Spark Powered by Scylla – Your Questions Answered
Spark workloads are common to Scylla deployments. Spark helps users conduct analytic workloads on top of their transactional data. Utilizing the open source Spark-Cassandra connector, Scylla enables access of Spark to the data.
During our recent webinar, ‘Analytics Showtime: Spark Powered by Scylla’ (now available on-demand), there were several questions that we found worthy of additional discussion.
Do you recommend deploying Spark nodes on top of Scylla nodes?
In general, we recommend separating the two deployments. There are several reasons for this recommendation:
- Resource Utilization. Both Scylla and Spark are resource hungry applications. Co-deploying Scylla and Spark can cause resource depletion and contentions between Scylla and Spark.
- Dynamic allocations. Scylla in most cases is a static deployment — you deploy a number of nodes as planned for your capacity (throughput and/or latency SLA). Spark jobs, on the other hand, have ad-hoc characteristics. Users can benefit from deploying and decommissioning Spark nodes without accruing money or performance costs.
- Data locality impact in minimal. Since Scylla hashes the partition keys, the probability of a continuous placement of multiple Scylla partitions that are part of an RDD partition is slim. Without the collocation of data on the same node, users utilize the network to transfer data from the Scylla nodes to the Spark nodes, whether collocating or not collocating the data.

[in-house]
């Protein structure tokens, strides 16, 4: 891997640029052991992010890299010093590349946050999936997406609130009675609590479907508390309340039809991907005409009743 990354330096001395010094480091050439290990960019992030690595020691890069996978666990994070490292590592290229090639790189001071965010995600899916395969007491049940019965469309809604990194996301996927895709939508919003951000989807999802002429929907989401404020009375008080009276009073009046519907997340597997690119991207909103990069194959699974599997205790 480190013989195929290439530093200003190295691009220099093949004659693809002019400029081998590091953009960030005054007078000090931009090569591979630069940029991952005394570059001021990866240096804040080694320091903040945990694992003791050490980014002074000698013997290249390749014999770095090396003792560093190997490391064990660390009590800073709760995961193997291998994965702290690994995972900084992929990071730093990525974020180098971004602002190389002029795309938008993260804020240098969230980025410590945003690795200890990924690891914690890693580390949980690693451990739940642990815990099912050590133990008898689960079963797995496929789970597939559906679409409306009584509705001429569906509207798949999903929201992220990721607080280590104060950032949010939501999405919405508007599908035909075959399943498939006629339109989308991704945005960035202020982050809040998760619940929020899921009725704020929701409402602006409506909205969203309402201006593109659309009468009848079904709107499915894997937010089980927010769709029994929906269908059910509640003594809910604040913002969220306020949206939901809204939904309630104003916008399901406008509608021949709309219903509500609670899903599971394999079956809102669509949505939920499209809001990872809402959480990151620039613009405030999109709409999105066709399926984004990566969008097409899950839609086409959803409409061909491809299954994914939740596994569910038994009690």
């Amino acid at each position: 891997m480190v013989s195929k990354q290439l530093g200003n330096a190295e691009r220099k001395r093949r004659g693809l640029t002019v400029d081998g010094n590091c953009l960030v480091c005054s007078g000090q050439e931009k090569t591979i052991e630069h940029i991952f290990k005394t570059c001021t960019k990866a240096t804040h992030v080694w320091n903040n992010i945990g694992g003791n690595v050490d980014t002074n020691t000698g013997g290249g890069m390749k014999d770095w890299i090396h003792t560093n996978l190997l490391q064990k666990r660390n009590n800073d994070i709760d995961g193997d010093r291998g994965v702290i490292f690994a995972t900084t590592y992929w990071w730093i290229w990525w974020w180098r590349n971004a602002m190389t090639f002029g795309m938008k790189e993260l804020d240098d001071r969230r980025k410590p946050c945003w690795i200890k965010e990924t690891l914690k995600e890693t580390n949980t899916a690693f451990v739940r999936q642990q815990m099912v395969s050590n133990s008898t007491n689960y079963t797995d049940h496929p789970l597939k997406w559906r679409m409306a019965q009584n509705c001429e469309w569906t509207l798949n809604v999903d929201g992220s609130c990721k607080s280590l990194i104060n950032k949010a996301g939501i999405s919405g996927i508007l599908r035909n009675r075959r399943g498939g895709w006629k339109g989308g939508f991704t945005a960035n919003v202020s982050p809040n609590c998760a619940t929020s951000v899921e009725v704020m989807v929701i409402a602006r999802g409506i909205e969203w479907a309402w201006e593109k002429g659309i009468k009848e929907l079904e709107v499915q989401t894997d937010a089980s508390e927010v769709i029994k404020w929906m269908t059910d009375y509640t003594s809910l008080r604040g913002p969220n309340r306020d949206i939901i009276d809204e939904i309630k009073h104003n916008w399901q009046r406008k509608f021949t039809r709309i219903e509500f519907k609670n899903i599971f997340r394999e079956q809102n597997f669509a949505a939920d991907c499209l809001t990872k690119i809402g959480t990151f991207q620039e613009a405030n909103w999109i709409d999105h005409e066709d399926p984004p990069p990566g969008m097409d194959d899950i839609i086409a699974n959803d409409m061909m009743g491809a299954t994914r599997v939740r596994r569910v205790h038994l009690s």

What tuning options would you recommend for very high write workloads to Scylla from Spark?
We recommend looking at the following settings:
- The number of connections opened between your Spark executors and Scylla. You can monitor the number of open connections using Scylla’s monitoring solution.
- Look at your data model. Can the Spark connector utilize its batch processing efficiently? Make sure that the Scylla partition key used in the batch is always the same. On the other hand, if you are about to create a huge partition, also consider the amount of time it will take Scylla to fetch that large partition
- In the case of changing the buffer behavior to not batch, you should tune: output.batch.grouping.key to none
- If your Spark nodes have enough power and network bandwidth available in your Spark and Scylla instances is 10gb or higher, increase the number of concurrent writes by changing “output.concurrent.writes” from its default of 5.
Does Scylla send the data compressed or uncompressed over the network to Spark?
We recommend compressing all communication through the Cassandra-spark connector.
Users can define the compression algorithm used in the configuration file of the connector.
Set “connection.compression” to LZ or Snappy to achieve the desired compression and reduction in network traffic.
What does the setting input.split.size_in_mb help with?
This is the default setting for the input split size and is set to 64MB by default. This is also the basic size of an RDD partition. This means that every fetch of information from Scylla will “fetch” 64MB. Such a setting is less efficient for Scylla’s architecture, as it means a single coordinator will have to deal with a fairly sizable read transaction while its counterparts are sitting idle. By reducing the split size to 1MB, we achieve several benefits:
- Coordination and data fetching is distributed among several coordinators
- Higher concurrency of requests, which translates to a higher number of connections between the Spark nodes and Scylla nodes
Does your demo use Spark standalone?
Yes, in our demo we are using Spark standalone. In most installations, in which Scylla is involved, we see Spark installed in standalone mode.
Miss the webinar or want to see it again? ‘Analytics Showtime: Spark Powered by Scylla’, is available for viewing on-demand.